This one needed to be fleshed out more. I think it would have worked better if expanded to a short novel or novel length. For instance, the policeman had never met the famous magician, and newspaper or poster pictures would not be a good image of him. He could not have been instantly recognized stepping from his automobile in a strange town. Nor would the police have let him enter the crime scene. Even the Phantom Detective had to show his badge. But with more space, this could have been an excellent plot.

“Murder In Sound Effects” by Erwin K. Roberts. George Chance, invited to speak on a radio station, finds a dead man during the program. All may not be what it seems at the station. He discovers that Wonderful Bakery, Inc. bought out the radio, and was it’s main sponsor.  He sent Joe to look in on the bakery, and Merry White to check records, while Tiny Tim visited a friend at the library for other information.
            As with the previous story, “Murder In Sound Effects” this one could have used more space to flesh out the story. We are “told” too much of the mystery, instead of seeing things discovered. A character named Johnston becomes Johnson by the end of the story.

Some final thoughts: The book has a great cover by Zachary Brunner, as well as some fine interior illustrations. I still contend that pulp illustrations had action scenes, but we see too many scenes with no action here - a room with people standing around, or eating at a table, or just standing around talking, etc.  The language in a couple of these stories dishonors the old series, as well. I did notice a bit more editing problems than usual for Airship 27 books, but this should not keep the reader from enjoying the volume. The gem of the volume is “The Case of The Ectoplasmic Escapist” by Greg Hatcher. Overall, the issue is a fun read, and I hope we see more volumes in the future. It would also be fun to see B.C. Bell and Erwin K. Roberts expand their novelettes into novel length adventures.

Tom Johnson

Echoes Magazine

Wednesday, May 21, 2014

Voodoo Ridge

Voodoo Ridge (Murder Mystery)
By David Freed
ISBN #978- 1579623555
The Permanent Press
288 Pages
Price $28.00
Rating 5-Stars

“An Action Packed Thriller”

Cordell Logan, a private flight instructor in Rancho Bonita, is taking some time off to remarry his ex-wife, Samantha. They are flying down to Lake Tahoe for the ceremony. However, a few miles out from the airport, Logan spots what he believes is the wing of an airplane that has crashed in Voodoo Ridge. Notifying the police upon arrival at the airport, he’s asked to lead a rescue team to the crash site. From here, things go decidedly wrong. They discover the plane had crashed in 1956, and the pilot was long dead, but another mystery is apparent: another body is present, one killed the day before, and something has been taken from the plane.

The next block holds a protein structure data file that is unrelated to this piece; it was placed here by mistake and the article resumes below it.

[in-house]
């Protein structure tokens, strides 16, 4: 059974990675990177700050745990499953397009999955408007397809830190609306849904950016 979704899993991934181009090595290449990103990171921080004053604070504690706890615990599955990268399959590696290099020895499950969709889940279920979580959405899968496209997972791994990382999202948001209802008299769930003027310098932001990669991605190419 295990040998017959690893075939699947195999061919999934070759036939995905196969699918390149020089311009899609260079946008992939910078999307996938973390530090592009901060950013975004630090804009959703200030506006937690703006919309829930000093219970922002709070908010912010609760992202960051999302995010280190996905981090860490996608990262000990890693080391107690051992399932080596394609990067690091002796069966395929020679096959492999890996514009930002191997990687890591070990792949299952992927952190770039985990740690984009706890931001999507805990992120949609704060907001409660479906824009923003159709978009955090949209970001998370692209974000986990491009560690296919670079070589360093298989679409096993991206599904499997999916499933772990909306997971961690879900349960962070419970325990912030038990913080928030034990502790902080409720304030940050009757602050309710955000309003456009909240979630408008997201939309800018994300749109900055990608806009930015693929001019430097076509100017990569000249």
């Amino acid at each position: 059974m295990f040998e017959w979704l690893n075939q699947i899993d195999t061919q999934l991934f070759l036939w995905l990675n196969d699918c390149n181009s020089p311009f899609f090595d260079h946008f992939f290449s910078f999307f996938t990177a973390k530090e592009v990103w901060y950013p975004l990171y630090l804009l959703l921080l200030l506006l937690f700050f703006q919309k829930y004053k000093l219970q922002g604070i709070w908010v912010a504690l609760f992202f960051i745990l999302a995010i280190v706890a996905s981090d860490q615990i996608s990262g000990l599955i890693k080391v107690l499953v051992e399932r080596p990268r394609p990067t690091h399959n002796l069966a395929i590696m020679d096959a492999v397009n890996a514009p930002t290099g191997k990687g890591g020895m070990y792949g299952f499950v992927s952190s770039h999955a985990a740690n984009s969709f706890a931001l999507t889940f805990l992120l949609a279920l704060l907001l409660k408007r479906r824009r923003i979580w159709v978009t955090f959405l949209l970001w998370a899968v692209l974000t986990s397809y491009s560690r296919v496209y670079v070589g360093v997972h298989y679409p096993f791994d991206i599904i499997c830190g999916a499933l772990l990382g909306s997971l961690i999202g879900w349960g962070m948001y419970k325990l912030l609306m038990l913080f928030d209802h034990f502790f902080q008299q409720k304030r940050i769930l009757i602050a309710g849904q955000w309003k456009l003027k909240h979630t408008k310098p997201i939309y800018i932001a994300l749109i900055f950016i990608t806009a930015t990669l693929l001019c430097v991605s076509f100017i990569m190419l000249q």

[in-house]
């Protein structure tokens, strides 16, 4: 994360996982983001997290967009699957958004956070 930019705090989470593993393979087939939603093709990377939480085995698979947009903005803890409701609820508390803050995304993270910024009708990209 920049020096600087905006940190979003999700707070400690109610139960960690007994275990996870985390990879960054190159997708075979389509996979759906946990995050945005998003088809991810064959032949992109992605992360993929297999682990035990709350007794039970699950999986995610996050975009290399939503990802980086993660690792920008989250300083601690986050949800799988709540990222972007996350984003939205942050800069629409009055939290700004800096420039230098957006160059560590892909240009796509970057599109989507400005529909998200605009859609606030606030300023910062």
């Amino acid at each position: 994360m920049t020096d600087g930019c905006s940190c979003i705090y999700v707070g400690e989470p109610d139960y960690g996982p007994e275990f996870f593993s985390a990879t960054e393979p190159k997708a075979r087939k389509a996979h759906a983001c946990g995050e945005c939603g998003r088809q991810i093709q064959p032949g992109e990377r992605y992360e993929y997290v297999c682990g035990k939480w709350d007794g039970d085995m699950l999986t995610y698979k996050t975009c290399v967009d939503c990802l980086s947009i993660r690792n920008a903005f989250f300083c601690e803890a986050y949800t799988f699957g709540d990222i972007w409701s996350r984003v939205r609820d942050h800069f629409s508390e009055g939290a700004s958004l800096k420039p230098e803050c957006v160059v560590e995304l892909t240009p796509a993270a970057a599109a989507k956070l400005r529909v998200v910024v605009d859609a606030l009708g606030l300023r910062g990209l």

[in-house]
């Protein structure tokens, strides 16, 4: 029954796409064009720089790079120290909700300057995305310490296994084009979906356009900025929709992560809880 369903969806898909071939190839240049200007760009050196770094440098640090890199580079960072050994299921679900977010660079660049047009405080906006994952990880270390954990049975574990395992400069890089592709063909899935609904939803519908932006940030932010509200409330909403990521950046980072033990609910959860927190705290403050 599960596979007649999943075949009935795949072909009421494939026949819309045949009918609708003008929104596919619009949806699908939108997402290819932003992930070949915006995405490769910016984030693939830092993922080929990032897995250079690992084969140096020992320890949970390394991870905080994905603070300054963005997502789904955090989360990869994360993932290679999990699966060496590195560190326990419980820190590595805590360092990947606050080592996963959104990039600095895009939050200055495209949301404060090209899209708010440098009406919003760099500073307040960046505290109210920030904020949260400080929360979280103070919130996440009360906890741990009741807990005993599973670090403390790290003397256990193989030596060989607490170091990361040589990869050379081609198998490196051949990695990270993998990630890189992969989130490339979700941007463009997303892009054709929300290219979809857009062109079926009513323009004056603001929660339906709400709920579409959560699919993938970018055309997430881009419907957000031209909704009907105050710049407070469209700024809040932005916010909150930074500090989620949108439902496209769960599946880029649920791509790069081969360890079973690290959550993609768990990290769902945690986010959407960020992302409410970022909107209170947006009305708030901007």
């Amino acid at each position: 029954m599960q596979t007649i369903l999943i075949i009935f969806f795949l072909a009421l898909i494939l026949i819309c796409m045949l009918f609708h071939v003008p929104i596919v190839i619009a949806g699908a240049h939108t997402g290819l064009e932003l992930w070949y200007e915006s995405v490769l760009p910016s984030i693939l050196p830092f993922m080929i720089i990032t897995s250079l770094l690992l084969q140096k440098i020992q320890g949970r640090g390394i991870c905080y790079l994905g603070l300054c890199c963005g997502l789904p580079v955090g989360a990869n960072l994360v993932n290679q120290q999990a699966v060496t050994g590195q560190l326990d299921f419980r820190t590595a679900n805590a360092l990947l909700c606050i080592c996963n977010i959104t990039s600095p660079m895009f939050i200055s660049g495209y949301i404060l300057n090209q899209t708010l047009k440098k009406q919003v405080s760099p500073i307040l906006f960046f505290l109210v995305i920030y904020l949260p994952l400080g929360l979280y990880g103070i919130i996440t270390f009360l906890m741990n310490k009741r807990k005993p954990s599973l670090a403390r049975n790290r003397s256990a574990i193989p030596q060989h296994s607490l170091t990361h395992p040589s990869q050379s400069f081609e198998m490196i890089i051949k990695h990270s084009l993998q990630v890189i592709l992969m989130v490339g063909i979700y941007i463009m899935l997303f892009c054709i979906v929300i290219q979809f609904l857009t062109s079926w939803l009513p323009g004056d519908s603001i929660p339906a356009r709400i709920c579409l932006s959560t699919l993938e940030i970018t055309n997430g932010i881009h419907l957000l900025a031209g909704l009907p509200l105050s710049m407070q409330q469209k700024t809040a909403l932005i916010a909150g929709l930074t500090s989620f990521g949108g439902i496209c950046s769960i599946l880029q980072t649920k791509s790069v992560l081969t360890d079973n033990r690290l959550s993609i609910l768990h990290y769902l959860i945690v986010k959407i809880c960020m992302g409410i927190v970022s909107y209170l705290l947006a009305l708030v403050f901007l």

As the mystery deepens, Samantha is kidnapped, and Logan is forced by the kidnapper to fly the stolen package to Santa Maria, if he wants to see his Samantha alive again. Meanwhile he and the police have been searching for her, but nothing solid has surfaced. Then, he finds out what is in the package, and must make a decision that could well kill the woman he loves.

This was the third novel in the Cordell Logan series. Cordell is an ex-government assassin, trained in finding terrorists and eliminating them. He knows he will eventually catch up with the killer and kidnapper, and will kill him, if the police don’t stop him first. But his hands are sufficiently tied, as he can’t afford to put Samantha’s life in jeopardy by his own actions, and it appears he is under observation by the bad guys. The series has just been getting better, too. Now, there is a hint that Logan may become more active with his old unit again, which means we will be in for more fun and action. Highly recommended for a page turner.

Tom Johnson

Detective Mystery Magazine

Saturday, May 17, 2014

The Bronze Gazette #70

The Bronze Gazette #70

"Expanding the Bronze Age" by John L. Vellutini
Doc Savage comic book story: "Castle's in the Air" from SHADOW COMICS, February 1945
Front Cover by Tim Faurote
Interior illustrations: Edd Cartier, David Burton and Kevin Duncan

Now accepting subscriptions for The Bronze Gazette issues #71, 72, 73.
Prices are as follows:
Cost is $15.00/3 Issues US
Cost is $16.00/3 Issues Canada
Cost is $20.00/3 Issues Overseas
For those that have stuck with TBG all of these years, thanks for your continued support.

Send orders and  back issue inquiries to:
Green Eagle Publications
2900 Standiford Ave 16B
PMB #136
Modesto, Ca 95350

Checks and money orders should be payable to: Green Eagle Publications